I love lists. I also realize that, when it comes to ranking films, lists can be somewhat silly. I mean, how can you rank a comedy as compared to a heavy drama? But hey, I can't help that my brain works this way. I actually keep a running list on my phone of my 100 favorite films, and the list is constantly changing. I decided that, rather than keep it to myself, I should share it with you. So, over the next few weeks, I'll be posting my 100 favorite films of all time. They'll come in increments of 25, with this post featuring numbers 50-26. Keep in mind a few things: 1) these are my personal favorites, so I'm not saying these are the 100 objectively best films ever made and 2) I am not giving a blanket recommendation for every film on this list. You should certainly keep in mind age and content maturity when viewing some of these films (for more info on that, check out this post). Also, this series will only focus on feature films, so you won't see any documentaries. Finally, for any films that I have previously reviewed, there will be a button below each title for you to click through to the original review. My plan is to post this series every year to see how my rankings have changed. But enough intro, let's get to the list! Here are numbers 50-26...
50. Remember the Titans
50. Remember the Titans - Boaz Yakin (2000) There was a time where I listed this as my favorite film. It is incredibly nostalgic for me. Growing up, there was no film that I had seen more than this one. In fact, this may still be the film I've seen the most times. It is incredibly rewatchable, and even though it is a Disney film and certainly appropriate for all ages, it deals with themes that are mature and thought-provoking. It uses music so well, from its soundtrack of 70s hits to its rousing score. And I'm not sure I've ever seen a bad Denzel Washington performance. He always delivers, and he certainly does so here as coach Herman Boone. As I've gotten older, my movie tastes have changed and my love for football has waned a bit, but this will always be a film that is near and dear to my heart.
49: Home Alone
49. Home Alone - Chris Columbus (1990) Talk about nostalgic! My brother and I watched the Home Alone films so much growing up. This is basically a kid's dream - to run the house on your own. I appreciate the perspective of the younger sibling, though my family was not nearly as large as Kevin McCallister's (Macaulay Culkin). Joe Pesci and Daniel Stern are hilarious as the classic crime duo - the Wet Bandits. This film is funny and charming at times, but it is at its best when it looks at themes of family and friendship through the eyes of its young lead. And hopefully this was a cautionary tale that kept parents from leaving their kids at home.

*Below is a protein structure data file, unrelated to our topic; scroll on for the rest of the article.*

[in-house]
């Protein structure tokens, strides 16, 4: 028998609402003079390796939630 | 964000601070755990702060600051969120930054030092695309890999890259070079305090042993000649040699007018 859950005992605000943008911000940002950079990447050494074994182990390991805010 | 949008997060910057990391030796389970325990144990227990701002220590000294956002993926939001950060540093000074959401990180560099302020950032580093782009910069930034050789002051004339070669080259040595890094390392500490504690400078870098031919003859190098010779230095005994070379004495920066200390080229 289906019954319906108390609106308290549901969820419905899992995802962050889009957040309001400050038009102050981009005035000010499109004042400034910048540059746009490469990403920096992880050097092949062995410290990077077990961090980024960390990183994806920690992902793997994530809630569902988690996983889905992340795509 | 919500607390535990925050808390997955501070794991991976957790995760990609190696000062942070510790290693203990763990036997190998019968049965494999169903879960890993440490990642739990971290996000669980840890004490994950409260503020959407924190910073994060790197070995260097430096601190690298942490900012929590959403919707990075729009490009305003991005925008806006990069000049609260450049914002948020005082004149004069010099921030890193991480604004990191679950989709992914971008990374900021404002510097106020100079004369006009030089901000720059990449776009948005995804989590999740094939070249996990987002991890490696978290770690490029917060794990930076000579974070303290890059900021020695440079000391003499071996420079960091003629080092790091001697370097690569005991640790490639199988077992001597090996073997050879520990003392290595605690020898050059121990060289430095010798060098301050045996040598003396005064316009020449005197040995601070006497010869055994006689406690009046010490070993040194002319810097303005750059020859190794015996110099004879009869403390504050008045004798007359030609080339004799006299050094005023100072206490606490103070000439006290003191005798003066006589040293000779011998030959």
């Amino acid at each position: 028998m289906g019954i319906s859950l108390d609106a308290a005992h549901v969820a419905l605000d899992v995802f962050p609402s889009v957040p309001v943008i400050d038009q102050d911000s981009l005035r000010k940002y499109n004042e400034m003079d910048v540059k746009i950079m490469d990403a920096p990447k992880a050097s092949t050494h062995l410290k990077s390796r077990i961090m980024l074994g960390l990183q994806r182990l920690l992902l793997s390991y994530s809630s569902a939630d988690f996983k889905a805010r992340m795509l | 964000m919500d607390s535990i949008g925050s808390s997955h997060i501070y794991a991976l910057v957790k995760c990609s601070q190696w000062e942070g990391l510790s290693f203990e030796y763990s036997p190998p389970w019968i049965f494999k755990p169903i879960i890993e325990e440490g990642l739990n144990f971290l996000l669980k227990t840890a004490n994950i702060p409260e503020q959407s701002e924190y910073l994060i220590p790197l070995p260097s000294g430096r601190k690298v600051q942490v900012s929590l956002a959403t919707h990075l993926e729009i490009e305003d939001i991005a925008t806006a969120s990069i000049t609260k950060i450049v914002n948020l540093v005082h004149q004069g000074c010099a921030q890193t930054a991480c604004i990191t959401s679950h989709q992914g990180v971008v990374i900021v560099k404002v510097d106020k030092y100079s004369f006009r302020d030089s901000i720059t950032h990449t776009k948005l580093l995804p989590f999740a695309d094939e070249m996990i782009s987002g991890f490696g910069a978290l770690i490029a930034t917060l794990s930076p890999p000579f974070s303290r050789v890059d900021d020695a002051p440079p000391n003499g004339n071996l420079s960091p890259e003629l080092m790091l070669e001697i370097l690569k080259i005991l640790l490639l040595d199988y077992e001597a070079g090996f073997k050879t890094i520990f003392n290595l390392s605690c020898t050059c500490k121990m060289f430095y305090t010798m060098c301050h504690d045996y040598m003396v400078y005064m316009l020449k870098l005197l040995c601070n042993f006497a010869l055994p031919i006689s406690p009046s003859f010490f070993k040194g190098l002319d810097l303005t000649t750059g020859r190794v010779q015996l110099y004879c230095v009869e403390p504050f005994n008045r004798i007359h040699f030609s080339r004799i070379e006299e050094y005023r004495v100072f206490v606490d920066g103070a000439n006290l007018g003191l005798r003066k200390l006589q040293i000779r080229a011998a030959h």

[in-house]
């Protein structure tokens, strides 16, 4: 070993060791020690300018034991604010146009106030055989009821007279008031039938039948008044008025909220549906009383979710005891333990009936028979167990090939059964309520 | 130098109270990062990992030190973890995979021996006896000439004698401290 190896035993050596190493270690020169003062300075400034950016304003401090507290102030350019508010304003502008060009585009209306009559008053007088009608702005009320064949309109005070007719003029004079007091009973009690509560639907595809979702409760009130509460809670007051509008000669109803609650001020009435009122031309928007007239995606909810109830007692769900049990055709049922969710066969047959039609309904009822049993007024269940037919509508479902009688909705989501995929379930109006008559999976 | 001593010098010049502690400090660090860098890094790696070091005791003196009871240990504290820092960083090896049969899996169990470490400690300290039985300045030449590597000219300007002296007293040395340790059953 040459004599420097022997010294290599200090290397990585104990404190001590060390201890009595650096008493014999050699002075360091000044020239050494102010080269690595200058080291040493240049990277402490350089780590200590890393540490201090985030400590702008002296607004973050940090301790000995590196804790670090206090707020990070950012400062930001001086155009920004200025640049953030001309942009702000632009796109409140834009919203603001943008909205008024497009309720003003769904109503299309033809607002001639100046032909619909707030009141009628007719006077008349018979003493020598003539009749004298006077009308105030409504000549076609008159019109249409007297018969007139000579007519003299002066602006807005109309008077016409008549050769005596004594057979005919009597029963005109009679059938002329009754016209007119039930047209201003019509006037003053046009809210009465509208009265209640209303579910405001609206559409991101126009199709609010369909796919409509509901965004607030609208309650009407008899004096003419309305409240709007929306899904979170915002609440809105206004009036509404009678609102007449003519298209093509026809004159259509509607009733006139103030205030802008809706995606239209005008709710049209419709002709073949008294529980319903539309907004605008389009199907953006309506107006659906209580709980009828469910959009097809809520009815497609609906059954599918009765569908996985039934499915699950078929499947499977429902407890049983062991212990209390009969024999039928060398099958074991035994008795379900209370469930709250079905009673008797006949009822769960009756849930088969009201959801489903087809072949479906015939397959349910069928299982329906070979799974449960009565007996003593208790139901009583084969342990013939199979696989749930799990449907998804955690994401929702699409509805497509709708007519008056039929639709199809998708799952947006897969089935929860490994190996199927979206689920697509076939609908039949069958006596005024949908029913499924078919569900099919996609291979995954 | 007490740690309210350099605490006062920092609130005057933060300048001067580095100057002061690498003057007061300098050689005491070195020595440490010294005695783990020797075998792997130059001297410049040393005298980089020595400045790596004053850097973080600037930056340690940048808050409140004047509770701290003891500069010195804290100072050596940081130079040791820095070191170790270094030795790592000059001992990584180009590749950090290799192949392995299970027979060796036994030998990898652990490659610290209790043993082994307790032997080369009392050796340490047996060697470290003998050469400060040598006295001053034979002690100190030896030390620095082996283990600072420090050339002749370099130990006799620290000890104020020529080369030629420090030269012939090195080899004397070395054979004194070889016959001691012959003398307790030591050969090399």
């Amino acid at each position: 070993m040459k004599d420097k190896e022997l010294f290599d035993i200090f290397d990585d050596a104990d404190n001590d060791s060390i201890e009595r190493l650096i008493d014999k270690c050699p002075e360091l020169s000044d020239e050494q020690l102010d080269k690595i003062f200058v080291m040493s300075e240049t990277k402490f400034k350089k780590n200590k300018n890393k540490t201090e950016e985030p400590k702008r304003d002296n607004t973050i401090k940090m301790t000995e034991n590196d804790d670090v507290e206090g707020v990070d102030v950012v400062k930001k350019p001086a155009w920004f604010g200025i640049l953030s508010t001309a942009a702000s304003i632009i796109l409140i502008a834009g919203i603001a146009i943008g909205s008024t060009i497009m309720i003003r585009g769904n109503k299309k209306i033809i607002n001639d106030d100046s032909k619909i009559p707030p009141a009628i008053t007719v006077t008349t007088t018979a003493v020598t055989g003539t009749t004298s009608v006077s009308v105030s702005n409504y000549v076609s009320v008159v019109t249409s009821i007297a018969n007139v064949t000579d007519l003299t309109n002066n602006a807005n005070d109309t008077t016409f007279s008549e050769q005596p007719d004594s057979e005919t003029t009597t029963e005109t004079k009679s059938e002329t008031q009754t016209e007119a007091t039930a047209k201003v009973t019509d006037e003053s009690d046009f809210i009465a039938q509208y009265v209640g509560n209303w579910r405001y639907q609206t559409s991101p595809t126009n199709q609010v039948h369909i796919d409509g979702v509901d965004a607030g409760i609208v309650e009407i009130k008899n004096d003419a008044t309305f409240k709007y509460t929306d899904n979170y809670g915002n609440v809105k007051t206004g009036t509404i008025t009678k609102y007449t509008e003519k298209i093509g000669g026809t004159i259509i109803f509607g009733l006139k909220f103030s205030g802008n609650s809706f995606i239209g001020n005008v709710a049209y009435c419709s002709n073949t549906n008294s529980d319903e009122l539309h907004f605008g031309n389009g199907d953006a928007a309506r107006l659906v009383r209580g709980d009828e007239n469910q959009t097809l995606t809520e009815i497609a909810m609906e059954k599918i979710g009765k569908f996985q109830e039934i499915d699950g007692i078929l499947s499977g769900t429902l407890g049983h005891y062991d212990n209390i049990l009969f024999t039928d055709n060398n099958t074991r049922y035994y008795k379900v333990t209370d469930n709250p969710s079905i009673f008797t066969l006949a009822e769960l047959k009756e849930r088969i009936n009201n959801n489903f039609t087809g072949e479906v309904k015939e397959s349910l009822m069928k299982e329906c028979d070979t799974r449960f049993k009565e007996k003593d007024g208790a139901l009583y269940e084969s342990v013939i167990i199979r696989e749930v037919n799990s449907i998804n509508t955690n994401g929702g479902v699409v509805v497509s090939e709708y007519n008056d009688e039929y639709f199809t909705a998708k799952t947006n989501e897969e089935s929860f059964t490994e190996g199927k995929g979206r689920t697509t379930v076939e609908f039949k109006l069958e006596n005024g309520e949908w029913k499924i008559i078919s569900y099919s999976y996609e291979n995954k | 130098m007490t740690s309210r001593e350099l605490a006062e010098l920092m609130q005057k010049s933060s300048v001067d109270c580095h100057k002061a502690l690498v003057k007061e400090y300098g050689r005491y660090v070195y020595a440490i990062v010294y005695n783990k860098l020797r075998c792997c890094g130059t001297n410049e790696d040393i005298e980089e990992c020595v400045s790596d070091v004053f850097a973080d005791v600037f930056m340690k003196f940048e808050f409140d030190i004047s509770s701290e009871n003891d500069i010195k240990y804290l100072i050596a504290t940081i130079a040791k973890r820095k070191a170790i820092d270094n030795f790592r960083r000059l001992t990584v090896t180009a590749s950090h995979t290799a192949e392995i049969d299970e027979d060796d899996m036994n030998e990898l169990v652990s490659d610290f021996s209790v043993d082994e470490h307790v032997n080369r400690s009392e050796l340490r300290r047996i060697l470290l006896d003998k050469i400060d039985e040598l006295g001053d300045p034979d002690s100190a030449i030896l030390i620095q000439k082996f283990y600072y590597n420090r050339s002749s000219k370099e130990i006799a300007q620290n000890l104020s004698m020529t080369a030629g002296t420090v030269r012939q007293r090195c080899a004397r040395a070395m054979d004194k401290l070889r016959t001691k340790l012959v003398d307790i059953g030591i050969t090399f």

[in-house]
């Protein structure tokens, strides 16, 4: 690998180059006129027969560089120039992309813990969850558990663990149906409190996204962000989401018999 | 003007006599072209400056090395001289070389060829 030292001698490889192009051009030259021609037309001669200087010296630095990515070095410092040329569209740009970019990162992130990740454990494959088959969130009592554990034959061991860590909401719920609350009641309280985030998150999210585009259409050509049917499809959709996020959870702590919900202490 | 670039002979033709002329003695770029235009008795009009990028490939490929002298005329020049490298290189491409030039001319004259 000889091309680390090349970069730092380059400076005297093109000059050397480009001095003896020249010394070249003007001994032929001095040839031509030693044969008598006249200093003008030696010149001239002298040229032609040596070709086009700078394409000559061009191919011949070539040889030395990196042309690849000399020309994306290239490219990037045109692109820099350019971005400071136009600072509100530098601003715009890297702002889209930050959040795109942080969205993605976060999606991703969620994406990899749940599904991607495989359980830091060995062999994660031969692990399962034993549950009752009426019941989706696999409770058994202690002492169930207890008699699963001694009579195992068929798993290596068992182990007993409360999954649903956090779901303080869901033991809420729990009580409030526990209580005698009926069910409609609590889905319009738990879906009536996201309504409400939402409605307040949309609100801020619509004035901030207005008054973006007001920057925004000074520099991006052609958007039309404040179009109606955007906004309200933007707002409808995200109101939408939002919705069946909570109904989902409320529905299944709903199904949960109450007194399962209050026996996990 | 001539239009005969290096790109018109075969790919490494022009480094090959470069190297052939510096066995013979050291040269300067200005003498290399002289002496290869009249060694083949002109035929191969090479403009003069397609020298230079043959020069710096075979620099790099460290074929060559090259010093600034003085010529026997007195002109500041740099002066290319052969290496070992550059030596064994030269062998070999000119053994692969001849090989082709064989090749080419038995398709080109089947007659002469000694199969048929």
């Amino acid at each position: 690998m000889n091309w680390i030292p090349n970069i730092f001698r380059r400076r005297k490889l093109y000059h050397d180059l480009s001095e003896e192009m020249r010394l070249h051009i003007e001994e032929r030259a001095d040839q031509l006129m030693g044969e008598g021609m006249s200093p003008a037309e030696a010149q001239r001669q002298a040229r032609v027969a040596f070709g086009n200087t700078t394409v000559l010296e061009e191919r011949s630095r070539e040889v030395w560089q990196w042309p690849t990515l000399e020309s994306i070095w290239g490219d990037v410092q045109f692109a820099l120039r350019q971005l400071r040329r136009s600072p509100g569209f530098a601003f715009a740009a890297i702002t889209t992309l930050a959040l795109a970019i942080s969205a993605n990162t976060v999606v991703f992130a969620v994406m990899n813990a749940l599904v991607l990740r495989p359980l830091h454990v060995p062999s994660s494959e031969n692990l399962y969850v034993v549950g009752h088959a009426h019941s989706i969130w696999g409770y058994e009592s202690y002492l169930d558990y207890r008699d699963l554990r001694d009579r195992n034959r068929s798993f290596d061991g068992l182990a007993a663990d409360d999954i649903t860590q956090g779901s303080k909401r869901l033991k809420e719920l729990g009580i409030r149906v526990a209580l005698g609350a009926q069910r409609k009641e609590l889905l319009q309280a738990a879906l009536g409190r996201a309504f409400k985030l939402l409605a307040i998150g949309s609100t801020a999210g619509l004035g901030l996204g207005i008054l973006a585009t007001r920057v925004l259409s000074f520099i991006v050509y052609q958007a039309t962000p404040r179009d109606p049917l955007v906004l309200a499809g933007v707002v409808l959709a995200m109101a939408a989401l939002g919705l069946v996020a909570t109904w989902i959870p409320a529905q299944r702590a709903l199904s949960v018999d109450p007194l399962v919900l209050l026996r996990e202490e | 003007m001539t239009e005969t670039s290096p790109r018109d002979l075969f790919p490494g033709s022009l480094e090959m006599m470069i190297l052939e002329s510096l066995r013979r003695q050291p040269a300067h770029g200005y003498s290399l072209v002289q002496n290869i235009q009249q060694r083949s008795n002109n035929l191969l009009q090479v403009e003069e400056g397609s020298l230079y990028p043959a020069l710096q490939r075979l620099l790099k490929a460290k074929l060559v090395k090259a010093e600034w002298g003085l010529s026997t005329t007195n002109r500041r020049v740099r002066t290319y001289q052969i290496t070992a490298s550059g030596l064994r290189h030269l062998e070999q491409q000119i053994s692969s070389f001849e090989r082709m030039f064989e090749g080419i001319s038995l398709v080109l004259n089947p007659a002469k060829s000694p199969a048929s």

48. Se7en - David Fincher (1995) Few films choose a mood and stick to it as well as David Fincher's gritty 1995 crime drame Se7en. This film is dark, and it knows that. It pulls no punches and refuses to spare us from the gritty details our heroes encounter. There are elements of the buddy cop genre here, too, but Detective David Mills (Brad Pitt) and Detective Lt. William Somerset (Morgan Freeman) do not find themselves an obvious pairing. One is a young up-and-comer, the other a soon-to-be-retired veteran. They have vastly different ideas of how to approach this case, but each makes important contributions. This film is famous for its ending, which is certainly impressive. The film as a whole is an incredible achievement, and it is impossible to forget.
47: Red Beard
47. Red Beard - Akira Kurosawa (1965) I've already mentioned why Akira Kurosawa is considered a legend, and this is my personal favorite of his films. Given that it's a Kurosawa film, it goes without saying that Red Beard is visually interesting. There are many powerful shots, including the header image above from a scene with visuals that stuck in my head for days after watching the film. It is long, coming in at over three hours. But its profound storyline never lets it feel arduous. Here we watch as the young Dr. Noboru Yasumoto (Yuzo Kayama) comes to a local clinic to care for the sick there. As the film begins, he sees the patients as simply dirty and sickly. But as the film continues, he - along with we as the audience - begin to consider the humanity of everyone we see. I also reviewed this film for Filmotomy as part of their World Cinema Project.